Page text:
Center for American Progress
The New York Times Magazine has a long article today on the formation of the Center for American Progress. Here's a bit of the article:
Podesta laid out his plan for what he likes to call a ''think tank on steroids.'' Emulating those conservative institutions, he said, a message-oriented war room will send out a daily briefing to refute the positions and arguments of the right. An aggressive media department will book liberal thinkers on cable TV. There will be an ''edgy'' Web site and a policy shop to formulate strong positions on foreign and domestic issues. In addition, Podesta explained how he would recruit hundreds of fellows and scholars -- some in residence and others spread around the country -- to research and promote new progressive policy ideas. American Progress is slated to operate with a $10 million budget next year, raised from big donors like the financier George Soros.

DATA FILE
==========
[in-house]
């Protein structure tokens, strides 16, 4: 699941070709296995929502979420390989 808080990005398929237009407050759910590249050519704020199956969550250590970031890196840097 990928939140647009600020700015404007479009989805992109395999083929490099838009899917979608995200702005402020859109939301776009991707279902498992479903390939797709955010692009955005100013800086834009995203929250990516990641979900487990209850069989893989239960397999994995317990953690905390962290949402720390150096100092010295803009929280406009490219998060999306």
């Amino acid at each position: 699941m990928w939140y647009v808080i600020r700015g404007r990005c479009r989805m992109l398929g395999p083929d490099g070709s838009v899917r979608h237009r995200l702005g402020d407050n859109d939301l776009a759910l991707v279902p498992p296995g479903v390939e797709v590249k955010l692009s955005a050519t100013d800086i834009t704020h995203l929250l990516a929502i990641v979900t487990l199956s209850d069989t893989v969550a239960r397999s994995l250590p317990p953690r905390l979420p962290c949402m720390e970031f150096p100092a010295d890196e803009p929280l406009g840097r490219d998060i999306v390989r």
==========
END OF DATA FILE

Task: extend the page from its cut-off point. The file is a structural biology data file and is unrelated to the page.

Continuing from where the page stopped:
''The question I'm asked most often is, When are we getting our eight words?'' Podesta said. Conservatives, he went on, ''have their eight words in a bumper sticker: 'Less government. Lower taxes. Less welfare. And so on.' Where's our eight-word bumper sticker? Well, it's harder for us, because we believe in a lot more things.'' The Center for American Progress, Podesta said, was concerned with articulating these principles carefully, over time, rather than rushing out an agenda to help win an election in 2004. ''We're trying to build an idea base for the longer term,'' he said, to bring about ''an enduring progressive majority.''
Podesta also says that the Center will have an "edgy" website. Right now the Center has one page up, with a promise of more on 20 October. I hope the "more" includes some "edginess."
(Unless George Soros is putting $10 million into two liberal think tanks, this is what was formerly to be called the American Majority Institute.)